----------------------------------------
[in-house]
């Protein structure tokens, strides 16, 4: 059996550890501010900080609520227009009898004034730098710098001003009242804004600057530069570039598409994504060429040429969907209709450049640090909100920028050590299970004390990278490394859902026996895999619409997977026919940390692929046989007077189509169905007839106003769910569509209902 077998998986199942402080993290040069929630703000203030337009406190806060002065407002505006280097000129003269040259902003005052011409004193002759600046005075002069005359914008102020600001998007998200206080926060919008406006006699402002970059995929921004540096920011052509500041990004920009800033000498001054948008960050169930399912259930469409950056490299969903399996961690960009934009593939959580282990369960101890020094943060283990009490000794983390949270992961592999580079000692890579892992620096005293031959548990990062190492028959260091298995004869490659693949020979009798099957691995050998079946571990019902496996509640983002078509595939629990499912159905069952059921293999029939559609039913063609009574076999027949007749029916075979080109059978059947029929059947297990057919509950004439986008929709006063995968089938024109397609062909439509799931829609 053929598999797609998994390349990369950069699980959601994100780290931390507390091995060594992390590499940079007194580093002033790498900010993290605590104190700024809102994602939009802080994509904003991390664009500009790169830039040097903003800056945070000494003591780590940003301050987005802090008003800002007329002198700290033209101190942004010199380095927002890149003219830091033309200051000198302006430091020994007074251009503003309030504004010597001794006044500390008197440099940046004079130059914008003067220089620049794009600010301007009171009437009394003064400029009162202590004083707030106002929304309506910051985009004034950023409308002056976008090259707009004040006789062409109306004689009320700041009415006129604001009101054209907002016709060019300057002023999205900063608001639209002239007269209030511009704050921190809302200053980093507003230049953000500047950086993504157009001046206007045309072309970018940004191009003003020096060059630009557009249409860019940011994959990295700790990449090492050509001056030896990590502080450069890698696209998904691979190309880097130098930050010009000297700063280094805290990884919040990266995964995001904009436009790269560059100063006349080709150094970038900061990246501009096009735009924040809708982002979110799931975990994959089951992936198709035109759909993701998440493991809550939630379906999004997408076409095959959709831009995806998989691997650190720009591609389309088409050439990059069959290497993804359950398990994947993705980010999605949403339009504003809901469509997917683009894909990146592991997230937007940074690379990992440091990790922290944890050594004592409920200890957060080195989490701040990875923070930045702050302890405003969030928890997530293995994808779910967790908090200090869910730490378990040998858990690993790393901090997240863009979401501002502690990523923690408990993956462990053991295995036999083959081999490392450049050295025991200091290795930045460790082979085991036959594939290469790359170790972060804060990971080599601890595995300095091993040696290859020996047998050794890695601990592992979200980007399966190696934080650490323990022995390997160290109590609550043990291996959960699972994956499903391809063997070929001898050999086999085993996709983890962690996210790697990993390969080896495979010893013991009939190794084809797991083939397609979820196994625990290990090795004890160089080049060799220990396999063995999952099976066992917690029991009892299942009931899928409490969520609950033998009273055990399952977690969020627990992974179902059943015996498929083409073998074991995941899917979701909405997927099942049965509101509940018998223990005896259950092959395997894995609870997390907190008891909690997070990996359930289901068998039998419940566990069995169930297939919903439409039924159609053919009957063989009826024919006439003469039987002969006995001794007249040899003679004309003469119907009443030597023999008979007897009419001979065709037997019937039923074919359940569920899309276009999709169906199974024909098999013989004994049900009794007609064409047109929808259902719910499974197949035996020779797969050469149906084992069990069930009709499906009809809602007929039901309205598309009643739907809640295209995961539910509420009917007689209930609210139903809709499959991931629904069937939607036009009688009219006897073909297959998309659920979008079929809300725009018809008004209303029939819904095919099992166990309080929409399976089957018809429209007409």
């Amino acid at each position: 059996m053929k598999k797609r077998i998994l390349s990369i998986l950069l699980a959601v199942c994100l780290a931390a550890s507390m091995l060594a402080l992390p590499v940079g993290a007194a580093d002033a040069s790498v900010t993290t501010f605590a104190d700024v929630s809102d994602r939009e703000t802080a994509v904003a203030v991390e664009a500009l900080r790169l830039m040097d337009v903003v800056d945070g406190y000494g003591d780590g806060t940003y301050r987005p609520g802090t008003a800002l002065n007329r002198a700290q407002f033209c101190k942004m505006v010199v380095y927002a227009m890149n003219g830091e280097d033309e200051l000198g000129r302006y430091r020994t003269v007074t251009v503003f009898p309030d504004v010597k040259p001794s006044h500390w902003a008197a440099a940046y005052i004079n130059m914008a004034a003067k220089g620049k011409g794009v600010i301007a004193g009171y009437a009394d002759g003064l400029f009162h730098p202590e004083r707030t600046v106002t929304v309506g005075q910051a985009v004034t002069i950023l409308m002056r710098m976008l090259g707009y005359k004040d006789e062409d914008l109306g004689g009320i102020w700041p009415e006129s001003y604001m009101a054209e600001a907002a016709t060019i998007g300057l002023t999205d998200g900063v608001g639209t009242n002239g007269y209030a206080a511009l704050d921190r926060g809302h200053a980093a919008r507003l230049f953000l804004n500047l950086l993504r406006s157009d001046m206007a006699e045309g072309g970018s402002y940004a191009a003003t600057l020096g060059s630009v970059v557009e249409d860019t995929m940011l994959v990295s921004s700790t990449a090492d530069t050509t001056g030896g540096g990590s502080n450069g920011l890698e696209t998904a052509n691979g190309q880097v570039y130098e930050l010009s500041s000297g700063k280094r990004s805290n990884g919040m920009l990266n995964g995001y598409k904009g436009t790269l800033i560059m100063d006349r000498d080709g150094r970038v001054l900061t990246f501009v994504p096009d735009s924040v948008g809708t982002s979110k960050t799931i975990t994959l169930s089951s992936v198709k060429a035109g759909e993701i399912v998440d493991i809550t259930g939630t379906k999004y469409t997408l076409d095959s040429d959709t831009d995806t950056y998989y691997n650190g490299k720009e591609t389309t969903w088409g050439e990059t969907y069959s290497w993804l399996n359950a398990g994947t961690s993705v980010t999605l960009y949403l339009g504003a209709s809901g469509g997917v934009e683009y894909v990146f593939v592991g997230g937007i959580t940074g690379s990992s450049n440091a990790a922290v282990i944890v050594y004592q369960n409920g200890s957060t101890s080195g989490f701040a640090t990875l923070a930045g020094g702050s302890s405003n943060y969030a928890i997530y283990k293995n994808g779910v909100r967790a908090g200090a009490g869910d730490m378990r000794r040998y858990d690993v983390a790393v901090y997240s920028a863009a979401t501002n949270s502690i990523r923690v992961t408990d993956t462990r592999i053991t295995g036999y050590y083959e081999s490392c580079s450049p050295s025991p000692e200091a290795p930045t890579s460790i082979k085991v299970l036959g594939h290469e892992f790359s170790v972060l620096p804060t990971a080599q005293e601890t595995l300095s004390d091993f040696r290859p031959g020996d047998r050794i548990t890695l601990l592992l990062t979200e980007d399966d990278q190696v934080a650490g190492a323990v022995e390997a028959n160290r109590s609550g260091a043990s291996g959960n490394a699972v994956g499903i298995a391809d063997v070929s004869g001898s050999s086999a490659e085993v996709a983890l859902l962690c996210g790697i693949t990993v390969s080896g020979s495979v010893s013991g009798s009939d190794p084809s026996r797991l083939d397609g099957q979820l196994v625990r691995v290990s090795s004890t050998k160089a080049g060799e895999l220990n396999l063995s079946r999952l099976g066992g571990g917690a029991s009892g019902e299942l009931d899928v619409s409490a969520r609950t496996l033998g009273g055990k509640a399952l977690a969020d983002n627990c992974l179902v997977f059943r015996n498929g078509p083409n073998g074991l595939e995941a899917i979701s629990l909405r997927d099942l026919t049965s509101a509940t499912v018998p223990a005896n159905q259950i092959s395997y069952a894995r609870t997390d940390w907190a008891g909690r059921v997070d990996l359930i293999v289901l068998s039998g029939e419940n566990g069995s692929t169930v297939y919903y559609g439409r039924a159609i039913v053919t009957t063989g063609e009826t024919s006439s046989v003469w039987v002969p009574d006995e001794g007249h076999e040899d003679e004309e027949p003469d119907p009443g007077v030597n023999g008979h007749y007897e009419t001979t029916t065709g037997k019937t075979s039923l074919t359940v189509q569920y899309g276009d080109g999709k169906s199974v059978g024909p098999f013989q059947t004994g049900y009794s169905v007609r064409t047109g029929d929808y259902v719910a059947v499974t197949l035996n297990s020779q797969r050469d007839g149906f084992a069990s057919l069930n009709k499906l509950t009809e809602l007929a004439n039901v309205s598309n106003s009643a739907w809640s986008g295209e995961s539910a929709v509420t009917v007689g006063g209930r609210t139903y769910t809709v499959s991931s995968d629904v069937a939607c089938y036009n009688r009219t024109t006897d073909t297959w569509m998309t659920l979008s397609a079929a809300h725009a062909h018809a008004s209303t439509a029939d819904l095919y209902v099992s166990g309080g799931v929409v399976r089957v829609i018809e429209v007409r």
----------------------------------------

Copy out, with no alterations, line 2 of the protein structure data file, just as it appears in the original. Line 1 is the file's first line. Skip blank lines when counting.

């Protein structure tokens, strides 16, 4: 059996550890501010900080609520227009009898004034730098710098001003009242804004600057530069570039598409994504060429040429969907209709450049640090909100920028050590299970004390990278490394859902026996895999619409997977026919940390692929046989007077189509169905007839106003769910569509209902 077998998986199942402080993290040069929630703000203030337009406190806060002065407002505006280097000129003269040259902003005052011409004193002759600046005075002069005359914008102020600001998007998200206080926060919008406006006699402002970059995929921004540096920011052509500041990004920009800033000498001054948008960050169930399912259930469409950056490299969903399996961690960009934009593939959580282990369960101890020094943060283990009490000794983390949270992961592999580079000692890579892992620096005293031959548990990062190492028959260091298995004869490659693949020979009798099957691995050998079946571990019902496996509640983002078509595939629990499912159905069952059921293999029939559609039913063609009574076999027949007749029916075979080109059978059947029929059947297990057919509950004439986008929709006063995968089938024109397609062909439509799931829609 053929598999797609998994390349990369950069699980959601994100780290931390507390091995060594992390590499940079007194580093002033790498900010993290605590104190700024809102994602939009802080994509904003991390664009500009790169830039040097903003800056945070000494003591780590940003301050987005802090008003800002007329002198700290033209101190942004010199380095927002890149003219830091033309200051000198302006430091020994007074251009503003309030504004010597001794006044500390008197440099940046004079130059914008003067220089620049794009600010301007009171009437009394003064400029009162202590004083707030106002929304309506910051985009004034950023409308002056976008090259707009004040006789062409109306004689009320700041009415006129604001009101054209907002016709060019300057002023999205900063608001639209002239007269209030511009704050921190809302200053980093507003230049953000500047950086993504157009001046206007045309072309970018940004191009003003020096060059630009557009249409860019940011994959990295700790990449090492050509001056030896990590502080450069890698696209998904691979190309880097130098930050010009000297700063280094805290990884919040990266995964995001904009436009790269560059100063006349080709150094970038900061990246501009096009735009924040809708982002979110799931975990994959089951992936198709035109759909993701998440493991809550939630379906999004997408076409095959959709831009995806998989691997650190720009591609389309088409050439990059069959290497993804359950398990994947993705980010999605949403339009504003809901469509997917683009894909990146592991997230937007940074690379990992440091990790922290944890050594004592409920200890957060080195989490701040990875923070930045702050302890405003969030928890997530293995994808779910967790908090200090869910730490378990040998858990690993790393901090997240863009979401501002502690990523923690408990993956462990053991295995036999083959081999490392450049050295025991200091290795930045460790082979085991036959594939290469790359170790972060804060990971080599601890595995300095091993040696290859020996047998050794890695601990592992979200980007399966190696934080650490323990022995390997160290109590609550043990291996959960699972994956499903391809063997070929001898050999086999085993996709983890962690996210790697990993390969080896495979010893013991009939190794084809797991083939397609979820196994625990290990090795004890160089080049060799220990396999063995999952099976066992917690029991009892299942009931899928409490969520609950033998009273055990399952977690969020627990992974179902059943015996498929083409073998074991995941899917979701909405997927099942049965509101509940018998223990005896259950092959395997894995609870997390907190008891909690997070990996359930289901068998039998419940566990069995169930297939919903439409039924159609053919009957063989009826024919006439003469039987002969006995001794007249040899003679004309003469119907009443030597023999008979007897009419001979065709037997019937039923074919359940569920899309276009999709169906199974024909098999013989004994049900009794007609064409047109929808259902719910499974197949035996020779797969050469149906084992069990069930009709499906009809809602007929039901309205598309009643739907809640295209995961539910509420009917007689209930609210139903809709499959991931629904069937939607036009009688009219006897073909297959998309659920979008079929809300725009018809008004209303029939819904095919099992166990309080929409399976089957018809429209007409």